A boat needs regular care and maintenance to keep it looking good. The longer the boat is outdoors, the more frequent care it requires.
It is difficult to give exact advice on how long it will take from the time you receive your new boat until it needs its first repairs. The need for maintenance is closely linked to boat use, length of time on the water, local climate and storage conditions as well as personal requirements for surface/finish.
The important thing is to assess both the boat and maintenance according to requirement. If the surface is worn so that bare wood appears, it is definitely time to make an effort.
How to store the boat
The best way to store the boat when not in use is in a well-ventilated area under a roof. The keel should stand on blocks so that the boat is off the ground, and with support on each side. This saves the owner from excessive maintenance work and extends the life of the boat.
It is important to raise the floorboards when the boat is not in use, even when the boat is on the water. This will help preserve the bottom better over time.
If you have ordered a tarred boat from the workshop, the treatment the boat is delivered with must be considered as basic priming. Boat owners must the grease the boat themselves once or twice a year during the first few years. Boat owners must assess whether the boat needs greasing in the autumn and spring.
- Wash the boat with water and soft soap when the boat has been taken ashore for a longer period, for example when the boat is stored for the winter.
- Apply tar/tar mixture if the wood is dry. In many cases, it is enough to grease the outer wood in the autumn and the whole boat in the spring. (PHOTO, dry wood and tar.)
- Boats that are kept for long periods on the water also need to be greased more often.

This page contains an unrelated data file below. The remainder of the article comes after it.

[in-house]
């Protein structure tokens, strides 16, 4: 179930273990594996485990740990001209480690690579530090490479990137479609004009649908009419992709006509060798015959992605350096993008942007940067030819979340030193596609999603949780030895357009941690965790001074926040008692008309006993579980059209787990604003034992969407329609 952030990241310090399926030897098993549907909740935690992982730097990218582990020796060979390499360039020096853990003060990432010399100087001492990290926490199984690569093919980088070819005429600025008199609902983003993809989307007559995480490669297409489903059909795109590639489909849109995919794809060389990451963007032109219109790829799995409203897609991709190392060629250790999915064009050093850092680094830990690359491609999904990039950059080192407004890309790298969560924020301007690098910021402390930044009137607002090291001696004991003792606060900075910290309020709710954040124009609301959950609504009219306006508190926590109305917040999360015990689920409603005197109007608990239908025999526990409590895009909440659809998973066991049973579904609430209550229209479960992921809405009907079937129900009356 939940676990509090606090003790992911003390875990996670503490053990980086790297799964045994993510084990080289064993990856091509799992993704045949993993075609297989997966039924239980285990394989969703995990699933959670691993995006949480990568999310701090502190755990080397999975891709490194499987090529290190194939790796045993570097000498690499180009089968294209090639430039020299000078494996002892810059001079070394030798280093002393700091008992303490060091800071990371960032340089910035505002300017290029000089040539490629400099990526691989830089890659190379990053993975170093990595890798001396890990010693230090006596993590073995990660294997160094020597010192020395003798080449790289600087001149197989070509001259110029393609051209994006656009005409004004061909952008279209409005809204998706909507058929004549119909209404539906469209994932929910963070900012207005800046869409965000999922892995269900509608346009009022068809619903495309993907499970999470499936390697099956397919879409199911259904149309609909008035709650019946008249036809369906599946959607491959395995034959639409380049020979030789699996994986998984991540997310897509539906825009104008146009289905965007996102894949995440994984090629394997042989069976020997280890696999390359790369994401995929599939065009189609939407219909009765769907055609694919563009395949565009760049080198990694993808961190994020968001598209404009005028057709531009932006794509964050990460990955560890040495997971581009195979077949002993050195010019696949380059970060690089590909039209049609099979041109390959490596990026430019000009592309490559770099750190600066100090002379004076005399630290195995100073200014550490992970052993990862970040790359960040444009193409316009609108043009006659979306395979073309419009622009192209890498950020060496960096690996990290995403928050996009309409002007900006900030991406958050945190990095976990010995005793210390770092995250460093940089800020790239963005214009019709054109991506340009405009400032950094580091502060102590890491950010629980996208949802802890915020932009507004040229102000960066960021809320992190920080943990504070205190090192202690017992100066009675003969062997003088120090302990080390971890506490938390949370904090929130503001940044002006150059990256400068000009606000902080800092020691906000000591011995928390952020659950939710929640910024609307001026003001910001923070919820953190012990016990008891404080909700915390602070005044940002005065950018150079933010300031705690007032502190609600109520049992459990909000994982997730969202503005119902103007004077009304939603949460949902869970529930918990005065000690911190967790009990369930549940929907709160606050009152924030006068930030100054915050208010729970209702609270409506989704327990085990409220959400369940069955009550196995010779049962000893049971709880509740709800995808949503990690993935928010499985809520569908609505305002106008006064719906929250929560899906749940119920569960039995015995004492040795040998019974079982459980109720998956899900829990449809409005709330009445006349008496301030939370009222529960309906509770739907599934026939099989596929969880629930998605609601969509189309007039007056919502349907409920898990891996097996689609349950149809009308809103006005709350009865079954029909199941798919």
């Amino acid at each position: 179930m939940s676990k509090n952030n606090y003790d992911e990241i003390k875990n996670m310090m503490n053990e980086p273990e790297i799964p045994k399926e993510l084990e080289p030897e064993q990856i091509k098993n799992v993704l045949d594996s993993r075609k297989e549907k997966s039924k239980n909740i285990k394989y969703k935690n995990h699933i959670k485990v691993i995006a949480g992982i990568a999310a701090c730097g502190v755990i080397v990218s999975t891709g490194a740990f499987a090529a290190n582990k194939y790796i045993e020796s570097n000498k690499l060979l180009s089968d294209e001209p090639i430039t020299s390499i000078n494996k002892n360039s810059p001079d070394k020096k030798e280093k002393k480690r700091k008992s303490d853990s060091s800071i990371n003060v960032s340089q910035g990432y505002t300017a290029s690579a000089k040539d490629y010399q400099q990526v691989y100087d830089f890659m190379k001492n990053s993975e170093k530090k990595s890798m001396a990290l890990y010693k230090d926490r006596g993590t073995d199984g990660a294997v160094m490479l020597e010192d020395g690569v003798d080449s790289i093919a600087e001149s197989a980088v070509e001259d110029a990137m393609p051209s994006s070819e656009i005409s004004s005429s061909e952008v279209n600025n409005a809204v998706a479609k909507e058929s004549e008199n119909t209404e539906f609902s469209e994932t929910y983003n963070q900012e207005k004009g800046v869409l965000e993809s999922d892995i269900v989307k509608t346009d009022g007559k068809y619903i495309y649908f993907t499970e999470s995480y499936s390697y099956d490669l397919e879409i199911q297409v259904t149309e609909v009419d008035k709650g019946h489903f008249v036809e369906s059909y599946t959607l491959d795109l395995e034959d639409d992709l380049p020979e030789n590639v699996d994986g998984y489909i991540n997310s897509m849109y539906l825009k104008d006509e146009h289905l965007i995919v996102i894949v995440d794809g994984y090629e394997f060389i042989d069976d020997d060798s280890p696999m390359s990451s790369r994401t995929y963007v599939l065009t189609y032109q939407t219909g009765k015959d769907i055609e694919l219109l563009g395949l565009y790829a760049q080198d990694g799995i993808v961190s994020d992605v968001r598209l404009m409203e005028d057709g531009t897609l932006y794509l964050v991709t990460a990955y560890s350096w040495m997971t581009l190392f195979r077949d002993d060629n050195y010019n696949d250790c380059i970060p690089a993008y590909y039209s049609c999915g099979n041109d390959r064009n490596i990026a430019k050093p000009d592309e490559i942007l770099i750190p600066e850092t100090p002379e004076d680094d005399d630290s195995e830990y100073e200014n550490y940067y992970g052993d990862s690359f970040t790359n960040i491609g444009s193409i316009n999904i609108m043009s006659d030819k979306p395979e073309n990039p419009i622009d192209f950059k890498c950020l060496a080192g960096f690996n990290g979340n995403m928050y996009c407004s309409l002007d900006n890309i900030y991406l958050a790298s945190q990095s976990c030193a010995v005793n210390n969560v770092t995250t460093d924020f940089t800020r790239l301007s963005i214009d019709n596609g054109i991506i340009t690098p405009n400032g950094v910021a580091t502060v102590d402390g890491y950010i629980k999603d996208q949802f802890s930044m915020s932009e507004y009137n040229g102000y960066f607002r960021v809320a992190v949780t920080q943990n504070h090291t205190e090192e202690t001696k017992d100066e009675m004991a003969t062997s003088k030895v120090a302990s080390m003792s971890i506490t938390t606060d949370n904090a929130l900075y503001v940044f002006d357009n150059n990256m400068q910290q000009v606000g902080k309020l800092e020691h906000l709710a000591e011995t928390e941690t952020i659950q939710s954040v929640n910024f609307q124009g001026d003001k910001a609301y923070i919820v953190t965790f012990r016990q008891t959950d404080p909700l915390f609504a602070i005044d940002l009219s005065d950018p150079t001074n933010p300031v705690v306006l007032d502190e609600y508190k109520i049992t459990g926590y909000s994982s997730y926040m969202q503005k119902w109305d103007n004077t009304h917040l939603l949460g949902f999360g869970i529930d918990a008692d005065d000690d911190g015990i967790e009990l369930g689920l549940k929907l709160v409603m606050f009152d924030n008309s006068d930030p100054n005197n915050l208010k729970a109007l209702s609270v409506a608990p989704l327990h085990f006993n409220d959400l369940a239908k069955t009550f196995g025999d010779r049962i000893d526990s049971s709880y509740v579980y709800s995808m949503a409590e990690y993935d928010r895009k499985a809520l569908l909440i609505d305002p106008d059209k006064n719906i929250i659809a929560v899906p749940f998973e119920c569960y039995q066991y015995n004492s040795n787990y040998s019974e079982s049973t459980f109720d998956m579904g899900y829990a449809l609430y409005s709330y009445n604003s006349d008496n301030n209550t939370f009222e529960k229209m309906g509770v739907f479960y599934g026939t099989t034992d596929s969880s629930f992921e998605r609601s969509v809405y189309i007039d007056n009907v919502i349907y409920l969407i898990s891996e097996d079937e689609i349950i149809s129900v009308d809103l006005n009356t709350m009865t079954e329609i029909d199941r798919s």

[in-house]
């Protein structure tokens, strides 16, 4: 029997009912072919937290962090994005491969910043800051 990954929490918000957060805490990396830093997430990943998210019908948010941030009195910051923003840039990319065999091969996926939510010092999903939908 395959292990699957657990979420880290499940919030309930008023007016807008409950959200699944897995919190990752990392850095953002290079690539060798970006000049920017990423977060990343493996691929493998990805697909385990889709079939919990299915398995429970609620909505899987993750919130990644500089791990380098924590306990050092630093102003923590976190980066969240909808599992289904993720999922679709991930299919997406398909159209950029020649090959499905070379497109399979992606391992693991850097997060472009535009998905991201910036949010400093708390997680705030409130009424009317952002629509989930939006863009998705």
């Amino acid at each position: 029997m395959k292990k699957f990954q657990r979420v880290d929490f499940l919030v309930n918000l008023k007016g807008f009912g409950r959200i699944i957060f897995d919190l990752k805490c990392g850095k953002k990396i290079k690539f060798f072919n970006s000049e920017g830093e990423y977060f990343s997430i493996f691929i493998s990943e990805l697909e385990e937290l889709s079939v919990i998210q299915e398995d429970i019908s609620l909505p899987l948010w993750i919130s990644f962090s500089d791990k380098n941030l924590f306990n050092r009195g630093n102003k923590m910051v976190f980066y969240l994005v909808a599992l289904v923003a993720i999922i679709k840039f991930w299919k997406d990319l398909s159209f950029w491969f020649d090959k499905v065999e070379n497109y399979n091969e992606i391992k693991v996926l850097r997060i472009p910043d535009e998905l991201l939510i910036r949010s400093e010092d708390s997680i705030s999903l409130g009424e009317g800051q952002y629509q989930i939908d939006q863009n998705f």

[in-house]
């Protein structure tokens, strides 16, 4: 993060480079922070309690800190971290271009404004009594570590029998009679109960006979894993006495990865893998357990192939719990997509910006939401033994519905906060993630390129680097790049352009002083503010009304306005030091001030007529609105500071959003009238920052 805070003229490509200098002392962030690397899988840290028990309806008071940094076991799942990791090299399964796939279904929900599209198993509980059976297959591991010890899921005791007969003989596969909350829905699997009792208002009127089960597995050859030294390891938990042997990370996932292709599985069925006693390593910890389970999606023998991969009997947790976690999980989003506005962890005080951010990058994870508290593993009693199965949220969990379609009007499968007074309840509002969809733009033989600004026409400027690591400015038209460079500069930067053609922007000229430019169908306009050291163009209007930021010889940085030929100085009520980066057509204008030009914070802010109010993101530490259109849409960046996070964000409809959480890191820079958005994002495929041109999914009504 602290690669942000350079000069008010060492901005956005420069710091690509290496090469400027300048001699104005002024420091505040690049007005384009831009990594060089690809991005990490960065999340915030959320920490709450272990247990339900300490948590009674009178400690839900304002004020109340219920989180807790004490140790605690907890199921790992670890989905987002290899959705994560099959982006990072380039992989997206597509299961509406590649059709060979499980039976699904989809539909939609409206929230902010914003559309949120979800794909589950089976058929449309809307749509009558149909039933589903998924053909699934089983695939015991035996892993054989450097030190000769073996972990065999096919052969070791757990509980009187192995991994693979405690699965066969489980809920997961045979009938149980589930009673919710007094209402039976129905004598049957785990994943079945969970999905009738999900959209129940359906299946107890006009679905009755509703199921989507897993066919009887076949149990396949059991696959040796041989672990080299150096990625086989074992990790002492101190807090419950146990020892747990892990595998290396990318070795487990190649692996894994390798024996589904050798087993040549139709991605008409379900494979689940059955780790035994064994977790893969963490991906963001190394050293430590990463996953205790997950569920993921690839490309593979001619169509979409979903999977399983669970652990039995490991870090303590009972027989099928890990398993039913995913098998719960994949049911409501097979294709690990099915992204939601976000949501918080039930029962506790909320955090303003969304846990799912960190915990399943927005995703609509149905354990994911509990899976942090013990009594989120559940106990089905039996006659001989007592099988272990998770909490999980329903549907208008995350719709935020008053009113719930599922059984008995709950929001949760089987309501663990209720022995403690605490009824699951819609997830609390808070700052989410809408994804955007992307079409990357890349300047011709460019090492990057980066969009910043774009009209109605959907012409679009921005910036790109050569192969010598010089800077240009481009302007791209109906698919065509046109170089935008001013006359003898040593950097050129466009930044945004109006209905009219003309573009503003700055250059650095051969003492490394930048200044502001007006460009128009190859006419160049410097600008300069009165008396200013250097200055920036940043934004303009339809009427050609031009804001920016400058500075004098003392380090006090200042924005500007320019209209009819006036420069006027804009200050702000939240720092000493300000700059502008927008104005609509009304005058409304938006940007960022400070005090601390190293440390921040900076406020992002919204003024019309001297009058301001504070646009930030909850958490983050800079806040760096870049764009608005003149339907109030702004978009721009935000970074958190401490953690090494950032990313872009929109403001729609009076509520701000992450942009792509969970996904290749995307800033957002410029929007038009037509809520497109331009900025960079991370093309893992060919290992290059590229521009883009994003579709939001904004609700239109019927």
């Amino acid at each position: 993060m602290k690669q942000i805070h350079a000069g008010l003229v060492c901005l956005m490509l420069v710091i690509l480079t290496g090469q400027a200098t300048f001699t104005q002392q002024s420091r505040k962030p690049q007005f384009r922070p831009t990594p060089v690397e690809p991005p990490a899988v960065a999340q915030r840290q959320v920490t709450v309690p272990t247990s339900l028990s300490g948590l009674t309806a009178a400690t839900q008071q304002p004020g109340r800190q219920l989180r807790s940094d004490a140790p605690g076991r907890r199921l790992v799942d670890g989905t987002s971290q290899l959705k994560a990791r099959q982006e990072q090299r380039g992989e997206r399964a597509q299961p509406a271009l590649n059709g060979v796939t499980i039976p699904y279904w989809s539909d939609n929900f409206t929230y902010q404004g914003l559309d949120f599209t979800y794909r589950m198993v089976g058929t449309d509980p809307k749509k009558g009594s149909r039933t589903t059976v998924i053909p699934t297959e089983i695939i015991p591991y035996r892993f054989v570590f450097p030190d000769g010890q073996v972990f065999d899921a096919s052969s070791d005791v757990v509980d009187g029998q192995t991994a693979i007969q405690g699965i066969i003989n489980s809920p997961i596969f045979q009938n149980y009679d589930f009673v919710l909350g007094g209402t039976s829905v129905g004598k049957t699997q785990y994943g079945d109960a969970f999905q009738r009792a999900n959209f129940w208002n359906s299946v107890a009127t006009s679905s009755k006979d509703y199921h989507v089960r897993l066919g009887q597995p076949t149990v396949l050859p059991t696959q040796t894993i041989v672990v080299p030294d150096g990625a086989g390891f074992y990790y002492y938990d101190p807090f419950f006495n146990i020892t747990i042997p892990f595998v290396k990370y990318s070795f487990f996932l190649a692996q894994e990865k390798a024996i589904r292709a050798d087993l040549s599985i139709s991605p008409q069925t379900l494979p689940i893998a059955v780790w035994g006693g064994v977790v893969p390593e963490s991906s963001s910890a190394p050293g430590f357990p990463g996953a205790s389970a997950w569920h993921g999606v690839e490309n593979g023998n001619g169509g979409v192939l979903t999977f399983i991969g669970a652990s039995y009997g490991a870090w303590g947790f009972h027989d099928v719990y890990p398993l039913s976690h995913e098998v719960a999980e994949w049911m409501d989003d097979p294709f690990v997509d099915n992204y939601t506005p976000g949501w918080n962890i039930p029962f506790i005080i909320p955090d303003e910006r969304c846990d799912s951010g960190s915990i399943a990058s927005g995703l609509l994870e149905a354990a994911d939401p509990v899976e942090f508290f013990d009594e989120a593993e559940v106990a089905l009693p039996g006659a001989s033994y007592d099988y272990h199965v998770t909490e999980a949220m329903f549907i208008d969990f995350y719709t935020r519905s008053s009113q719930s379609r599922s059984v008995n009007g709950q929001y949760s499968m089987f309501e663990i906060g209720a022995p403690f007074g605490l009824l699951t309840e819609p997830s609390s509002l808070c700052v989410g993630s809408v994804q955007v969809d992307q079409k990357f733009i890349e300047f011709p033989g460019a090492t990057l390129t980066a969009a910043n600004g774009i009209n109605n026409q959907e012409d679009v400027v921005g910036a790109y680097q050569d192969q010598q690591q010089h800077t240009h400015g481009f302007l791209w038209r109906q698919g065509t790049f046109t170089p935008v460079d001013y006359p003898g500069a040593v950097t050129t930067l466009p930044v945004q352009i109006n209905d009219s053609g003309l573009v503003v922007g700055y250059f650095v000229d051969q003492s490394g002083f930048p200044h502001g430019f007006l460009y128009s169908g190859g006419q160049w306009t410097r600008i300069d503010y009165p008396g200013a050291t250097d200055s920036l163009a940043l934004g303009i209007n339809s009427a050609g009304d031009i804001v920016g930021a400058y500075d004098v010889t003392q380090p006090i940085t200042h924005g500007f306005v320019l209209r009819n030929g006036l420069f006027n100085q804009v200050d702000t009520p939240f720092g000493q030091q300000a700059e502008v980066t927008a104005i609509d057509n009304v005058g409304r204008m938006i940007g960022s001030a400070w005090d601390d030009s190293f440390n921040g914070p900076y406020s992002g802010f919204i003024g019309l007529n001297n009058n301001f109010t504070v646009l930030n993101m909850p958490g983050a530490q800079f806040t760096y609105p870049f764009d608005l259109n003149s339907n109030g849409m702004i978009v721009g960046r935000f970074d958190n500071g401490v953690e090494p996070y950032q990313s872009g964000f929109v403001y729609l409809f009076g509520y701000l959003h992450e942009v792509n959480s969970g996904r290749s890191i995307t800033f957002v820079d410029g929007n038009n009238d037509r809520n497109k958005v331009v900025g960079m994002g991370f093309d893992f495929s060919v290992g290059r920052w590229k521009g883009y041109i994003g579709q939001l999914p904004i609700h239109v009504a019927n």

Tar is best used pure, preferably heated in a water bath to around 50-60 degrees. This improves absorption into the wood and makes it easy to apply. Tar can also be mixed with methylated spirit, turpentine or oil. Linseed oil is currently the most popular oil, but fish liver oil (light) has been used in earlier times.
If you want a golden brown surface on your boat, tar can be mixed 50/50 with linseed oil. You have to make sure you find premium quality light-coloured tar. This tar must be stored in a wooden barrel or plastic container, as the tar will turn black if it is stored in an iron container. The best tar is reddish brown, light and smooth when rubbed between the fingers.
Tar needs sunlight to dry. It is beneficial if the boat is left for a few hours in the sun before treatment so that the wood is warm from the sun. This makes treatment easier, and the tar is better absorbed into the wood. The drying time for tar will vary depending on the tar quality, weather and temperature and whether the tar is mixed with other oils, turpentine or spirit. In good conditions, the tar can dry in 3-4 days, but it can take several weeks if the conditions are bad.
Please note that a boat that has been in the boathouse all winter and is dry, will tolerate being left in the sun to be treated. A boat that is waterlogged will not tolerate being left in the sun. This could cause the planks in the boat to crack due to hard drying.
Tip: If the wood is coated with tar and the boat is properly greased (no dry spots), but you think the boat looks dull and sad in the spring. then you can wash the boat with water and soft soap, and then wipe the boat with methylated spirit. This will make the dry tar surface shiny and attractive. PHOTO
Oiled/varnished boats (Jotun Clipper 1 and 2)
When the boat varnish is worn:
- Sand or scrape around bare spots until you see solid, bare wood.
- Oil the wood well until it is saturated, the type of oil depends of course on what oil has been used previously. Irrespective of type, it is important to make sure that the oil soaks well into the wood.
- Leave the oil to dry properly, preferably for 2-3 days.
- If some of the oil remains on the outside of the wood, it must be sanded with fine sandpaper and washed with a degreasing agent.